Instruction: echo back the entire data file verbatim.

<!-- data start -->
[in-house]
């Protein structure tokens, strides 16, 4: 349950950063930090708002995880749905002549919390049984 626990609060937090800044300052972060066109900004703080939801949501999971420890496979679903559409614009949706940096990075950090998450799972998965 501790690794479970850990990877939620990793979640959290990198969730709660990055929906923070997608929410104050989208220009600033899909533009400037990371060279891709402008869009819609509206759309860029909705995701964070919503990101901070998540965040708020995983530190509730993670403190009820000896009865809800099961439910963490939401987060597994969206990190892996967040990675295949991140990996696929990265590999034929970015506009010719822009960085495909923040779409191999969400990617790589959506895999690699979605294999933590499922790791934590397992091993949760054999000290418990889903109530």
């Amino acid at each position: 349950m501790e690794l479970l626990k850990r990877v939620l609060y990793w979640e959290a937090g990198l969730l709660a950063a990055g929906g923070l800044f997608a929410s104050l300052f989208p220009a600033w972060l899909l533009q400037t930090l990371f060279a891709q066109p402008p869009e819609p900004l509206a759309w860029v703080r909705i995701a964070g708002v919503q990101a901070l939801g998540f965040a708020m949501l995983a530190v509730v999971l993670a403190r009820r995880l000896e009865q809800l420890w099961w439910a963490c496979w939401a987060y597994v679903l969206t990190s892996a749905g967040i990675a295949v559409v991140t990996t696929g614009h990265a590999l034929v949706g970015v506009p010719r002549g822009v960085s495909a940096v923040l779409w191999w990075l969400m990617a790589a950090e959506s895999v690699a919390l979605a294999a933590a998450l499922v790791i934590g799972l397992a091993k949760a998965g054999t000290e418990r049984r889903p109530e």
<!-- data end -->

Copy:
[in-house]
């Protein structure tokens, strides 16, 4: 349950950063930090708002995880749905002549919390049984 626990609060937090800044300052972060066109900004703080939801949501999971420890496979679903559409614009949706940096990075950090998450799972998965 501790690794479970850990990877939620990793979640959290990198969730709660990055929906923070997608929410104050989208220009600033899909533009400037990371060279891709402008869009819609509206759309860029909705995701964070919503990101901070998540965040708020995983530190509730993670403190009820000896009865809800099961439910963490939401987060597994969206990190892996967040990675295949991140990996696929990265590999034929970015506009010719822009960085495909923040779409191999969400990617790589959506895999690699979605294999933590499922790791934590397992091993949760054999000290418990889903109530």
């Amino acid at each position: 349950m501790e690794l479970l626990k850990r990877v939620l609060y990793w979640e959290a937090g990198l969730l709660a950063a990055g929906g923070l800044f997608a929410s104050l300052f989208p220009a600033w972060l899909l533009q400037t930090l990371f060279a891709q066109p402008p869009e819609p900004l509206a759309w860029v703080r909705i995701a964070g708002v919503q990101a901070l939801g998540f965040a708020m949501l995983a530190v509730v999971l993670a403190r009820r995880l000896e009865q809800l420890w099961w439910a963490c496979w939401a987060y597994v679903l969206t990190s892996a749905g967040i990675a295949v559409v991140t990996t696929g614009h990265a590999l034929v949706g970015v506009p010719r002549g822009v960085s495909a940096v923040l779409w191999w990075l969400m990617a790589a950090e959506s895999v690699a919390l979605a294999a933590a998450l499922v790791i934590g799972l397992a091993k949760a998965g054999t000290e418990r049984r889903p109530e």